Five uses for bridging finance in 2014

2013 was the year when bridging finance transformed from an outlying financial product into an invaluable tool for investors and businesses, as well as one of the year’s most popular alternative investment products.

Meanwhile, industry figures show that gross bridging lending grew steadily throughout the year. In fact, bridging lending was more than four times larger than shared equity lending under the first five months of the government’s Help to Buy shared equity scheme.

Figures were buoyed not just by increasing market confidence, but by the emergence of bridging finance as a mainstream financial product. Increasing competition in the industry has compelled lenders to offer increasingly competitive and flexible products.

If last year’s figures are any indication, 2014 will be yet another great year for short-term secured finance. Its many uses include:

1. Breaking the chain

Property chains are frantic, fraught with nightmarish administration, deadline-keeping, late-night phone calls to solicitors and estate agents and more besides. If you’ve found a property but haven’t yet found a buyer for your current one, short-term finance can bridge the gap, allowing you to finance the purchase of the new property without the need for a sale.

With the introduction of the Mortgage Market Review in April, the mortgage application process may become even more long-winded, meaning this type of bridging loan might become more prevalent in the coming months.

2. Developing or refurbishing units without the needed capital

Renovating commercial, industrial or residential property can sometimes be a catch 22. You need the capital to renovate it, but can’t accrue the capital until the property is ready to rent out.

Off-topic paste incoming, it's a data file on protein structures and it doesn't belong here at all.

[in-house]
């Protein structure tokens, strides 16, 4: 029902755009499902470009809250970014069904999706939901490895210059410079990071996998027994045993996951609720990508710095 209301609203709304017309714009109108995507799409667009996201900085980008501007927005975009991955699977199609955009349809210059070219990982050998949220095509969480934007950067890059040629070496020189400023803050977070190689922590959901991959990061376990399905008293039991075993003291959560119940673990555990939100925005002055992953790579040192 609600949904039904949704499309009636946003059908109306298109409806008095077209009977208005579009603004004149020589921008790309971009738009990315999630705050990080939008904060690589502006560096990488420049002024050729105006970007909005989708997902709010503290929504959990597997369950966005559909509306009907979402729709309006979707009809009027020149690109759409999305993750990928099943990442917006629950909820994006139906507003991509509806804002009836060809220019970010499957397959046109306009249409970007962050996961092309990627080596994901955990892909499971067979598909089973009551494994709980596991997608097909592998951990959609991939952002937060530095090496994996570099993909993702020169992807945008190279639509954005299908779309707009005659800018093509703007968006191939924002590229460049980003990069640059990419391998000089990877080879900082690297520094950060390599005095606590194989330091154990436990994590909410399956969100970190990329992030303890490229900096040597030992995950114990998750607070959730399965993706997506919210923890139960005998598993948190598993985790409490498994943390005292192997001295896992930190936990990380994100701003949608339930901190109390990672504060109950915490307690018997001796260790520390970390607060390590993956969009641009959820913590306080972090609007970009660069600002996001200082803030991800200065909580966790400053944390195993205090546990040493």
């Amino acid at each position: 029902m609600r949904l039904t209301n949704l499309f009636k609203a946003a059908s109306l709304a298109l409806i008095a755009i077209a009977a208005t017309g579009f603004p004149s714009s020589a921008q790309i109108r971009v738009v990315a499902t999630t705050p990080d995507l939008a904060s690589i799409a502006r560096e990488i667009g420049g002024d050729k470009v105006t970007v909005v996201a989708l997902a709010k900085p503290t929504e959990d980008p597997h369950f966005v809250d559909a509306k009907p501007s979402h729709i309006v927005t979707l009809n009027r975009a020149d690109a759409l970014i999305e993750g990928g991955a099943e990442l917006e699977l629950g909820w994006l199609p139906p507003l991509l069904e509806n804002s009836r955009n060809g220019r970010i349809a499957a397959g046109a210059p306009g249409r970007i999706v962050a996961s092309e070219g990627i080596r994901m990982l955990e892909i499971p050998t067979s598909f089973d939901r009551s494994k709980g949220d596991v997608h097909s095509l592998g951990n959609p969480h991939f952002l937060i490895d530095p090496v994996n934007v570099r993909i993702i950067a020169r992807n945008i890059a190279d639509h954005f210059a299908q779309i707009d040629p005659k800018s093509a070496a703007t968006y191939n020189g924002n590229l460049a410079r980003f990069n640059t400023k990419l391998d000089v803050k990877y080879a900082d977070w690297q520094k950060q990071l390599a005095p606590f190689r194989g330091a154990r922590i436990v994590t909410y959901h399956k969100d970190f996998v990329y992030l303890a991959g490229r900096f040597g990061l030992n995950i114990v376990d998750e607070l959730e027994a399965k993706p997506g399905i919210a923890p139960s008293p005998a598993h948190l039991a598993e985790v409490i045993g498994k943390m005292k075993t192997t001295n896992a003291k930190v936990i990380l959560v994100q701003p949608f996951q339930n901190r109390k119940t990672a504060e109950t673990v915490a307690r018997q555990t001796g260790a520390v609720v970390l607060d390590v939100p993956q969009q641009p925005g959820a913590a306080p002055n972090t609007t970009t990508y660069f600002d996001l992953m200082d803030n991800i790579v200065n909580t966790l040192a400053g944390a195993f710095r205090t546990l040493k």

A bridging loan can allow you to renovate the units as required, even when you don’t have the necessary funds. The loan would be secured against the property, and repaid either by the sale of the property, or by income derived from letting it out.

3. Meeting transaction deadlines

Many financial transactions have a deadline that traditional finance avenues simply cannot turn around in time to meet. Bridging finance has a very fast turnaround time, allowing you to secure the funds in time to beat the deadline. Once the longer-term finance falls into place or you have secured the capital elsewhere, you can exit the bridging loan.

4. Benefiting from flexible interest payments

A start-up business may experience cashflow problems in the first few months, and sometimes it just isn’t tenable to make regular repayments until things settle. Bridging finance benefits from a variety of flexible, tailored interest repayment structures, which include ‘rolling’ the interest to the end of the loan period. Read more about it in this article: How you can pay your bridging loan interest.

5. Borrowing up to 100% LTV

Because of the difference between the purchase price and different market values, it may be possible to borrow more than the maximum bridging loan LTV without putting down additional security for the loan.

Different market values assume different time frames, generally ranging from 90 days to indefinite, to drum up enough interest and make enough improvements to a property to achieve the best selling price realistically achievable.

If you find a lender who will work to one of these values, you can borrow more than the 75% maximum. Read more about this here: Understanding your bridging loan LTV.

For more information about securing short-term bridging finance for the coming year, call us for free on the number above or make a bridging loan enquiry.

This information should not be interpreted as financial advice. Bridging loan rates are subject to change. Speak to our advisors for a loan illustration.